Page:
Table 1. Summary of current and potential dendritic cell (DC)-based cancer vaccines.

    DC Vaccines



    In vitro generated Monocyte-derived DCs (MoDCs)

    Simple and tested differentiation protocols to obtain large number of MoDCs for vaccinations, easily adapted to different maturation stimuli and antigen loading approaches, safe and well-tolerated in patients in hundreds of clinical trials

    MoDCs generated in vitro are functionally and genetically distinct from natural/primary DCs, long-term culture might lead to decreased migratory capacity and functionality loss, and objective clinical responses were only detected in 5-15% of patients

    DCs generated in vitro from CD34+ hematopoietic precursors

    DCs phenotypically similar to multiple primary DC subsets including Langerhans cells (LC), conventional DCs (cDCs) and plasmacytoid DCs (pDCs) could be generated

    Heterogenous populations after differentiation, difficulty for standardization

    DC-derived exosomes (DCexos)

    As inert vesicles, more resistant to tumor-mediated suppression compared to DCs, superior bioavailability and biostability

    Limited clinical benefits, unable to induce strong antigen-specific T cell responses, clinical trials limited to peptide-loaded DCexos from MoDCs

    In vivo DC-targeted vaccines

    Require no labor-intensive and costly DC preparation, could target subsets of DCs and substantially increase cross-presentation of targeted antigens, and are easily scalable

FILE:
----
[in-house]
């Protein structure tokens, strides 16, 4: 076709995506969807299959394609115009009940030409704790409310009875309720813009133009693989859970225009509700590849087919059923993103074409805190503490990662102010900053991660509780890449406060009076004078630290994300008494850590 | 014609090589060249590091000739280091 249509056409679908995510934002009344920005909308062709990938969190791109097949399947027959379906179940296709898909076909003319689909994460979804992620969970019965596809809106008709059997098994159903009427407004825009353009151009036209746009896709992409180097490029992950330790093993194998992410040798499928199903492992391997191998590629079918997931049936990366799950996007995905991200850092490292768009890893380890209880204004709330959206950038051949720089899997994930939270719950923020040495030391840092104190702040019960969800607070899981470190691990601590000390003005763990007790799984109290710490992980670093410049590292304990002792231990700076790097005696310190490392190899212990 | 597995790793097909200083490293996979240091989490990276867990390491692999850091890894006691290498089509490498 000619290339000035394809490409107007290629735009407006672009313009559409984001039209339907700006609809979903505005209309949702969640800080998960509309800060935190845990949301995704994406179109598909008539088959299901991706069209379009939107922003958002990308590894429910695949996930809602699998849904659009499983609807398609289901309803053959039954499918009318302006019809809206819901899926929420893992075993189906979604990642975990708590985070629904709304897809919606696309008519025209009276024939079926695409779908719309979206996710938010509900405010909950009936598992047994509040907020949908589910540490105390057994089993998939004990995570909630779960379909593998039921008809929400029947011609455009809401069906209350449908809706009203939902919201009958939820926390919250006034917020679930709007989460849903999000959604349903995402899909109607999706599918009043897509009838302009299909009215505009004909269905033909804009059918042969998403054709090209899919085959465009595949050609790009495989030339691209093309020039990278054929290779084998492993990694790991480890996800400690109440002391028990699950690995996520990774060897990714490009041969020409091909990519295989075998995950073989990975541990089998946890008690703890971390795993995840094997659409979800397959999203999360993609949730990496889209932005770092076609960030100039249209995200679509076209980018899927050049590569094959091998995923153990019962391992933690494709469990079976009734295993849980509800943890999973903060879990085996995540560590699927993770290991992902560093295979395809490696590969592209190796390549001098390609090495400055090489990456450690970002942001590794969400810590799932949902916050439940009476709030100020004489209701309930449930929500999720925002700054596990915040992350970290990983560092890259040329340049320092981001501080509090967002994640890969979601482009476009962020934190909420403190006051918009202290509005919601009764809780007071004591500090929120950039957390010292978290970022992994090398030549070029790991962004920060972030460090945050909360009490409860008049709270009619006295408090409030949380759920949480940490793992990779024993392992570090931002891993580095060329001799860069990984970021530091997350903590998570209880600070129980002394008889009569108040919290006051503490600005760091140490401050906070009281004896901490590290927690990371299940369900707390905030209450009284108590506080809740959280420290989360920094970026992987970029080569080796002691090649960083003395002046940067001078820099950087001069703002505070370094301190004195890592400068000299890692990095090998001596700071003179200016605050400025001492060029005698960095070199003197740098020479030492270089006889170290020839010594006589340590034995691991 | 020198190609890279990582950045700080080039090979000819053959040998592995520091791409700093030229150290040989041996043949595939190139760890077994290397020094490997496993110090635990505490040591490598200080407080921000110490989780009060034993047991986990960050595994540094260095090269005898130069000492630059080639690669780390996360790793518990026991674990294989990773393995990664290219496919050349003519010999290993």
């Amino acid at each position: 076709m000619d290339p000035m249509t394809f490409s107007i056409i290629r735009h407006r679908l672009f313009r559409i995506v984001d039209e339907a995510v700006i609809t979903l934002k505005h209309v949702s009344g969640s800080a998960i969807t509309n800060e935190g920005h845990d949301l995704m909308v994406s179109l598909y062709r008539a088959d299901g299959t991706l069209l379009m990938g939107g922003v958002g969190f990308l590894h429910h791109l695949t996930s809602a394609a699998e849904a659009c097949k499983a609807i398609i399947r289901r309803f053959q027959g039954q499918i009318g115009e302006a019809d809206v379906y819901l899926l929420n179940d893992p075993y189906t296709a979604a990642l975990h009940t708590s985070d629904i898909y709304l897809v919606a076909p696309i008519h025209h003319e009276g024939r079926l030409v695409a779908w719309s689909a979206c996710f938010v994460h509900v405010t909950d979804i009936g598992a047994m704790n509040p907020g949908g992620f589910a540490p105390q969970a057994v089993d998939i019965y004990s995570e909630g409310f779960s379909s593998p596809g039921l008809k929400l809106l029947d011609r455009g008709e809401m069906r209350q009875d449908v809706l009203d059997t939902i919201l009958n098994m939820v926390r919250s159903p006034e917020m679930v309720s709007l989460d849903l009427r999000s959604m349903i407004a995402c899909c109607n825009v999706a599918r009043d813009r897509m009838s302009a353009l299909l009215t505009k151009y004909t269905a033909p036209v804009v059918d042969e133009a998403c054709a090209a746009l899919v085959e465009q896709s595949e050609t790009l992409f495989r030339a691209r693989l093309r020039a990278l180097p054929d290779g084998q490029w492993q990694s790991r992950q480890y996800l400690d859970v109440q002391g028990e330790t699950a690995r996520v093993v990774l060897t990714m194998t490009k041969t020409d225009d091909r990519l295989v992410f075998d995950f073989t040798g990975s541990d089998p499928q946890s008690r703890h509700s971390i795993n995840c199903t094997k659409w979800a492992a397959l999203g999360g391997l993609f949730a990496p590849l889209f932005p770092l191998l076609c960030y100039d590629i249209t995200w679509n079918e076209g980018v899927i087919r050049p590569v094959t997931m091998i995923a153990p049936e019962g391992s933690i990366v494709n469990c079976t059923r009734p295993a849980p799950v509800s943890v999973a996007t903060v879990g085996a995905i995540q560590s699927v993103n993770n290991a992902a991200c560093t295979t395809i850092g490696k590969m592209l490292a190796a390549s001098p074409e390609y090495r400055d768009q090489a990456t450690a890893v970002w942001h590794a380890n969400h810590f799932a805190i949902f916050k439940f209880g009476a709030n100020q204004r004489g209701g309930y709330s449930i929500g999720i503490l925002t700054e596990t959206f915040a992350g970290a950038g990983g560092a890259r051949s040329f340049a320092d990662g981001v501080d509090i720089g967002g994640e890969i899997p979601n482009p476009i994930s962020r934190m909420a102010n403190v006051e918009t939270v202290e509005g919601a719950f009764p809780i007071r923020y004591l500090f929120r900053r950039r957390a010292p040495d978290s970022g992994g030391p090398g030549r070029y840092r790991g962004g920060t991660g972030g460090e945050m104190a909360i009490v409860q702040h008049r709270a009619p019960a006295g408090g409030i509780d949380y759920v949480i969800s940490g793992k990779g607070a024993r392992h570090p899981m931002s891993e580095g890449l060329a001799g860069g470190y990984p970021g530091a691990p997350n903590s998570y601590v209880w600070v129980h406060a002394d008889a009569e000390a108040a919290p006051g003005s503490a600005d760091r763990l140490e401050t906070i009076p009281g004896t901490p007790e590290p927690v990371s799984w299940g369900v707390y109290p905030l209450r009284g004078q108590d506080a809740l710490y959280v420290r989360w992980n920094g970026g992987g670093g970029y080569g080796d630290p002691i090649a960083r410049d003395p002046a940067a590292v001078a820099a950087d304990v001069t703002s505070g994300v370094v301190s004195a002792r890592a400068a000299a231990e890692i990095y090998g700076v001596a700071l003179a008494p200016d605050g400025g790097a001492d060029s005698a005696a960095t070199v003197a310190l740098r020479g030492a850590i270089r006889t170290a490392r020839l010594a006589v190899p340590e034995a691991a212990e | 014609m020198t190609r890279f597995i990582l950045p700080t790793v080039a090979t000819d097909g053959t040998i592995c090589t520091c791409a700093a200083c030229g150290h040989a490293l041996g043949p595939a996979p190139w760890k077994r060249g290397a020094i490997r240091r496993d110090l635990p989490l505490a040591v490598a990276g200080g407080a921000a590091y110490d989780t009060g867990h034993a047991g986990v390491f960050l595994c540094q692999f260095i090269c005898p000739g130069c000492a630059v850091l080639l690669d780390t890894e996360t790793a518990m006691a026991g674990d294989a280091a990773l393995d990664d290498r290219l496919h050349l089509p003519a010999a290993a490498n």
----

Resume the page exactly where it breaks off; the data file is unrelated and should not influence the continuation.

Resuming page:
Difficulty to achieve specificity in vivo, the number of antigens targeted by antibodies could be limited and have to overcome defective endogenous DCs in cancer patients

    Naturally circulating blood DCs (nDCs)

    Both cDC2s and pDCs have been shown to induce antigen-specific T cell responses correlated with improved PFS, rapid and standardized production of nDC vaccines, and potential for synergy by combining multiple subsets of pDCs and cDCs.

    Immune responses were not detected in some clinical trials using cDC2s, inability to isolate sufficient BDCA3+ cDC1s, limitation on DC numbers and dysfunctional DCs from cancer patients.

    Allogeneic pDC cell line

    No demanding procedures on vaccine patients, ready-to-use, unlimited supply for easy scaling-up and low cost.

    Still require MHC match for antigen presentation, potentially detrimental allogeneic responses, and need more clinical data for assessment.